Without a job, it's hard to make ends meet. Not surprisingly, after sustained unemployment, many of the women who come to Women's Employment Network for help finding work also need help managing their finances and overcoming debt. Below is the story of one woman who WEN helped grow both professionally and financially. Eva's story is a classic example of the learning process women go through at WEN with regard to their finances. When Eva first came to WEN she had stopped even opening bills. She had a $119 assistance check that was supposed to cover her utilities, but had hundreds of dollars of bills to pay. As part of WEN's Employment Preparation and Career Transition Training Program, clients participate in a budget drafting exercise that asks them to assess their monthly income and expenses, an experience that Eva remembers as being difficult: "It was painful talking about money. It was the hard truth that I didn't want to accept. I was crying and so was the woman next to me. We were holding each other."During WEN's five-week training program she learned about budgeting, saving, and responsible use of credit. Since getting a job and learning to budget, she has been able to buy things that she couldn't afford before, including a lot of things for her children. These things include: beds for the children, cooking supplies, and school pictures. She admits, "it sounds like little stuff, but when you don't have it you really notice. It's big." Her experience is not atypical of the women who come to Women's Employment Network for assistance. Seventy-five percent of WEN clients report income below the federal poverty line, with the other 25% not disclosing their income at intake. Of those who, starting in March 2013, have opted to work with WEN's Financial Coach, the average credit score is 539 and the average amount of debt in collection is $12,000. Without sufficient savings and with such poor credit, WEN clients are especially vulnerable to predatory lending such as payday loans, which feed into the cycle of poverty.The Financial Coaching and Credit Building program was added to Women's Employment Network's program model in early 2013 to help WEN clients, graduates, women small business owners, and others in the community in build their credit and achieve their financial goals, so that their career gains are translated into increased wealth. WEN's Financial Coach is responsible for the management of the program, which involves ongoing one-on-one financial coaching, community outreach workshops, assistance with credit disputes and settlements, and rebuilding credit with a secured credit card.The Financial Coaching and Credit Building Program is a thrilling addition to WEN's services and will undoubtedly help WEN's clients regain control of their financial futures.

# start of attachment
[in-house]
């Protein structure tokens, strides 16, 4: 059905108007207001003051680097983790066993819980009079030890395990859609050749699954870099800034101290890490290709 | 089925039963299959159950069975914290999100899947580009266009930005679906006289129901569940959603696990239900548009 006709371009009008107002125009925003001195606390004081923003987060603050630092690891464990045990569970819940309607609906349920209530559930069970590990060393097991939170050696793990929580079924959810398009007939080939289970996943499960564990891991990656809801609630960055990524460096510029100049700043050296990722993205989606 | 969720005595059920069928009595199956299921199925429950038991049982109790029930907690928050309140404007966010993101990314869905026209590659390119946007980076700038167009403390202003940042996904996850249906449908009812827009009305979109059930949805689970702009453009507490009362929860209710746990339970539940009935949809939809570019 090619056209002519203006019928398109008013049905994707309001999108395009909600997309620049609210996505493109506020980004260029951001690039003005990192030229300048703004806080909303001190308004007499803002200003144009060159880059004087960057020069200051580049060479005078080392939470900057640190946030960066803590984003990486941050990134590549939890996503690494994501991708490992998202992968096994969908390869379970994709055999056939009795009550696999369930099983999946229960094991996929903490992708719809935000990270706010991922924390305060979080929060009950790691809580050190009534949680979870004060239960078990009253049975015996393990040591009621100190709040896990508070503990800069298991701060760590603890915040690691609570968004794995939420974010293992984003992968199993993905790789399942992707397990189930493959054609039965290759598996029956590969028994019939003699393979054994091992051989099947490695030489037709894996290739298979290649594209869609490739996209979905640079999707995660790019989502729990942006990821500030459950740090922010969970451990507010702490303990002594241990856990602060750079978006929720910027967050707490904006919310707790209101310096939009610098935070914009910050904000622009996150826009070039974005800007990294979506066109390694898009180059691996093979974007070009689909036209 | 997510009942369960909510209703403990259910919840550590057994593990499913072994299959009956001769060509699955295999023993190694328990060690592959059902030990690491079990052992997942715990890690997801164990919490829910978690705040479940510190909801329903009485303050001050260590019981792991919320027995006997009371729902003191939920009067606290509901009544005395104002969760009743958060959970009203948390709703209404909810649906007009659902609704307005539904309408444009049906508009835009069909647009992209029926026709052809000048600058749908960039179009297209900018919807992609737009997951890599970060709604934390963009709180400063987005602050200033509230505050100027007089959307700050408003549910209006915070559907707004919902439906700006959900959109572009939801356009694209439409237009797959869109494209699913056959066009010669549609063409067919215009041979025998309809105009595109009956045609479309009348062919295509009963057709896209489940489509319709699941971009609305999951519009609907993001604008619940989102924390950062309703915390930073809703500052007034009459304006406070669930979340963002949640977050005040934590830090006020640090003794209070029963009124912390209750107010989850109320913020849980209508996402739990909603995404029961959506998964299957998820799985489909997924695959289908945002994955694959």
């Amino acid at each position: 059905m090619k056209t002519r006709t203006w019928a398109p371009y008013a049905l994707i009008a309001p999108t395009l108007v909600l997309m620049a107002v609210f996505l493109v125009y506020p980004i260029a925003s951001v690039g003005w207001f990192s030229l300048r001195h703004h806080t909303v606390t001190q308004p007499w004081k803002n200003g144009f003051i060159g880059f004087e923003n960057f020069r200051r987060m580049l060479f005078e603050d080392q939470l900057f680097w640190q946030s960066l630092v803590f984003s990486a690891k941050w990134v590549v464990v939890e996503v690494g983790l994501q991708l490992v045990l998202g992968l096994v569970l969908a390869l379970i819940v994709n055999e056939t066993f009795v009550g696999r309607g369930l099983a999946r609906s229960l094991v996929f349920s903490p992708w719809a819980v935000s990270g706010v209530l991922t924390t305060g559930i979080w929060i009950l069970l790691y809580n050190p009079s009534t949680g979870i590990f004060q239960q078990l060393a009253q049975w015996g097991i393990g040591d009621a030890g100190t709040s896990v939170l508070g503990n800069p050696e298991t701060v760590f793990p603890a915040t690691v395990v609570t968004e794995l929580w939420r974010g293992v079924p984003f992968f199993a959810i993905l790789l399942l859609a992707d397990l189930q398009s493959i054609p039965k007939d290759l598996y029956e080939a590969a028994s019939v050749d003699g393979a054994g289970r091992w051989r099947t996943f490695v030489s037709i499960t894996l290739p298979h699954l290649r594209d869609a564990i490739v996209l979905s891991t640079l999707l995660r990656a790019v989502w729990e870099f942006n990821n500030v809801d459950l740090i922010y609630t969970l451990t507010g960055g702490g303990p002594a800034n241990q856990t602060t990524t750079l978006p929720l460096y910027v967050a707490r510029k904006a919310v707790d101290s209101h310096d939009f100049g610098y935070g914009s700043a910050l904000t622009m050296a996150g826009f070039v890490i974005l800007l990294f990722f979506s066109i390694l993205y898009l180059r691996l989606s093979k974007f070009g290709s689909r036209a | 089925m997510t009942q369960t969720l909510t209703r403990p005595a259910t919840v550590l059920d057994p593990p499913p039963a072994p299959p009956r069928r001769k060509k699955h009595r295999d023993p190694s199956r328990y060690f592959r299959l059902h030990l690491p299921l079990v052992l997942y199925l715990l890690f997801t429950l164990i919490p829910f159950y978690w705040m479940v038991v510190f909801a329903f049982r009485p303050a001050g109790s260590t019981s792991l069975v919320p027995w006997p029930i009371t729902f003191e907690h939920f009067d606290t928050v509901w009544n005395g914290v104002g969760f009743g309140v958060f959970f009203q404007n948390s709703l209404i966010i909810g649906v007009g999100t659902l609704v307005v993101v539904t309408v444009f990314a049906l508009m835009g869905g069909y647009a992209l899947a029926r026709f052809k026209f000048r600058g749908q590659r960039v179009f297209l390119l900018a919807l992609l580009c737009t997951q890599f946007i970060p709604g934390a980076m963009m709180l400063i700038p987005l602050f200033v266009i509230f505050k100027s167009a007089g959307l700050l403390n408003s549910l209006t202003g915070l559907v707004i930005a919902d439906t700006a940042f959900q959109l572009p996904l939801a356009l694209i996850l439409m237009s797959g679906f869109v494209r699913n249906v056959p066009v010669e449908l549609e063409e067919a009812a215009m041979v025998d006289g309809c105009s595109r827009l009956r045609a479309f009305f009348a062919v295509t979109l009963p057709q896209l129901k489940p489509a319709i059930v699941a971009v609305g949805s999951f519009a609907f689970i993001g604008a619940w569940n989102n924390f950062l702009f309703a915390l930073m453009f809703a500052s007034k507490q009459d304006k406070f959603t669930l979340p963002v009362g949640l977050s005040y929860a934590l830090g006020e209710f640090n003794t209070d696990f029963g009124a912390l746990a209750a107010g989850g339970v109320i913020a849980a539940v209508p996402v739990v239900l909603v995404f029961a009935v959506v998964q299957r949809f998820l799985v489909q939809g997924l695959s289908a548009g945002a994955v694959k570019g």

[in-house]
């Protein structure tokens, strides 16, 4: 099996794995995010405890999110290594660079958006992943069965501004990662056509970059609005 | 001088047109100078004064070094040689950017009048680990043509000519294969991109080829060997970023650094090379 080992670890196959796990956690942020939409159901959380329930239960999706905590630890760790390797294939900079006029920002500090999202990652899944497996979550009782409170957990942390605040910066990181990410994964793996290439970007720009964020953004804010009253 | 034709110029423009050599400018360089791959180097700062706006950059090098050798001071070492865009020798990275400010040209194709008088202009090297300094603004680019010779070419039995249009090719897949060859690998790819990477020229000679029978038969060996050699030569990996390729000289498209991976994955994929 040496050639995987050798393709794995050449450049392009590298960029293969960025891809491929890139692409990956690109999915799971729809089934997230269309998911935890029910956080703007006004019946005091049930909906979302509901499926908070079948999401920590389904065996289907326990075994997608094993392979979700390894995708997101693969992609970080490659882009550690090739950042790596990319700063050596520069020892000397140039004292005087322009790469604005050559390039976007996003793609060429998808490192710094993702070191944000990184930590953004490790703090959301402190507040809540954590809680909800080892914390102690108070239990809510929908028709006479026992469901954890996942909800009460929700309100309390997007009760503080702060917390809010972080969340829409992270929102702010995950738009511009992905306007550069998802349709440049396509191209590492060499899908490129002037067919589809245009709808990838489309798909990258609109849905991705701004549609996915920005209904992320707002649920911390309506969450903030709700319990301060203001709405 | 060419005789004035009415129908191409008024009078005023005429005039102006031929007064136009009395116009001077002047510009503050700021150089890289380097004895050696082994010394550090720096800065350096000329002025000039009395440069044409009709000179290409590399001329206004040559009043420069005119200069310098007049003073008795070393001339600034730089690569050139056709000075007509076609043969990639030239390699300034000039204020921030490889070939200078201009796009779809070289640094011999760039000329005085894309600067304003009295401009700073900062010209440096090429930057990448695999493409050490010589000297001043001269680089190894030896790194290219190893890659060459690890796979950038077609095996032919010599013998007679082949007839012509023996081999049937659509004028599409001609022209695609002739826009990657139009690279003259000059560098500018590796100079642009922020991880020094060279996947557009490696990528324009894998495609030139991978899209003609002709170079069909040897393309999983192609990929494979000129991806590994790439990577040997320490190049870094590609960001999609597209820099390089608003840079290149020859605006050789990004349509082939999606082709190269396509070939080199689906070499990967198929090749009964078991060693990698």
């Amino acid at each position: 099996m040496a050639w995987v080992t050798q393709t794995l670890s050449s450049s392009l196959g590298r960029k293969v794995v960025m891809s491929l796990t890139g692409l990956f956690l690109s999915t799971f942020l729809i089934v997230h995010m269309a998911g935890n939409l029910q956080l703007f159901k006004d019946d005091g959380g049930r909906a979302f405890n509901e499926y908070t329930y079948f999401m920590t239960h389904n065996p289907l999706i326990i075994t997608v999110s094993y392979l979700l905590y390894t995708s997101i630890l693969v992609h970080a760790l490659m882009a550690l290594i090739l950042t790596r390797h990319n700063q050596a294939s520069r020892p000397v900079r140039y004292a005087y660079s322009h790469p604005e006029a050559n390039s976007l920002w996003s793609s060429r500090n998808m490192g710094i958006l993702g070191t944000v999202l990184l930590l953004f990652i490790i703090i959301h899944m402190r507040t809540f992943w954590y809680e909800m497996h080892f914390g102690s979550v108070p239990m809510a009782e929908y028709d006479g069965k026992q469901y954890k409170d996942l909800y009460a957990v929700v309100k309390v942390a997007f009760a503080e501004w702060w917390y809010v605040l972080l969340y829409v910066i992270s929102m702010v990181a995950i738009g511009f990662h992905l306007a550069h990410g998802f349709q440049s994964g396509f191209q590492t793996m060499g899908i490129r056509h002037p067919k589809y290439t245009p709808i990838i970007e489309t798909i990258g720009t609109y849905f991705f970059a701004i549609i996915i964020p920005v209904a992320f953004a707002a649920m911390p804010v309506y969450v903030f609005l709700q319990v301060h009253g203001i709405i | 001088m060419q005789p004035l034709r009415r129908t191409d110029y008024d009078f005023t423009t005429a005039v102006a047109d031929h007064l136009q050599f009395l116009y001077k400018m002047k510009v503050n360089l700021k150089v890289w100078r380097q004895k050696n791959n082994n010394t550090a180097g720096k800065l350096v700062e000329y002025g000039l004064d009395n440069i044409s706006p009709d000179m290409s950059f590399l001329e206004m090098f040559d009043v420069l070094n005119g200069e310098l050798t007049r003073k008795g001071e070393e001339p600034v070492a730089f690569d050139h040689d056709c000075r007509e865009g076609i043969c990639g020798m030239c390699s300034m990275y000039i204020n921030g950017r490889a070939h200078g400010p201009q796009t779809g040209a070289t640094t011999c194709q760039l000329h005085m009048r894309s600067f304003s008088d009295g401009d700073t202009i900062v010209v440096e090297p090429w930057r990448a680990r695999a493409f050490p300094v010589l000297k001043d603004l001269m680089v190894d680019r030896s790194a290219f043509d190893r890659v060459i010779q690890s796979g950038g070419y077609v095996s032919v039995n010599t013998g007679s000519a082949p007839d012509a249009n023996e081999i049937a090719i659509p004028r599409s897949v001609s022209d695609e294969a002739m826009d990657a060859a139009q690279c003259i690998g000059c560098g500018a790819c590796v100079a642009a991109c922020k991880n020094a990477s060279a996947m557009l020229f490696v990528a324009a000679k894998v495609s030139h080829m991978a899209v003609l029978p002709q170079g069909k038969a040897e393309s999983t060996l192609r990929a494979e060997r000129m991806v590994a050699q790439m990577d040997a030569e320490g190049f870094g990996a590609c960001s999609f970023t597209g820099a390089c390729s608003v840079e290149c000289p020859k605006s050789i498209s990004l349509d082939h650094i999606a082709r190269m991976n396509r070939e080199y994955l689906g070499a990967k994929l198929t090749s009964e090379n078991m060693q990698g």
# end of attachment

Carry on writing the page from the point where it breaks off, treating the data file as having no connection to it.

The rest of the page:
Each woman who complete's Women's Employment Network's 5-week training program concludes the classroom portion of their employment journey by writing a reflection on what the course meant to them. Please enjoy one of these essays from a recent graduate:When I initially went to the Women’s Employment Network, it was just to help me get a job. That was it. Now, just five weeks later, I realize there were so many more obstacles than just “getting a job” that has been keeping me from finding “the job”, “the career”, “the happy and professional life I have been waiting for”. From the Women’s Employment Network I have had the opportunity to get to know myself for who I actually am and can be, thus having increased confidence and more positive energy in my personal and professional life.I began my professional life as a teen mother. Although, I was determined that my being a teen mother would not get in the way of building a stable professional life for myself, I did not realize how many obstacles would arise. I found myself a single mother of two children with special needs. Even though I have continued to always fight to get myself on the right career path for my family, I’ve never found the right path that works for our needs. I tried going to college, hoping that would get me on the right track, and did quite well until times got tough in my family life and I needed to quit. I have fought against the grain for fifteen years and basically gave up hope. The Women’s Employment Network has shown me that I don’t have to fight against the grain and that I don’t have to give up hope.An admirable aspect of the Women’s Employment Network is that while they are educating and nurturing the authentic you, they are also providing so many employment resources and tools. You will not leave the Women’s Employment Network lacking any tool you may need in your job search or beyond. I entered into the program without a real focus on what my plan was professionally. I am graduating the program with a better focus on what my individual plan is to search for a job that works for my needs and interests. I now have the confidence, proper attire and tools, strong support, and a great jumpstart to keep me on this new positive path that I have found through the Women’s Employment Network.Thank you so much WEN for giving me the opportunity to grow.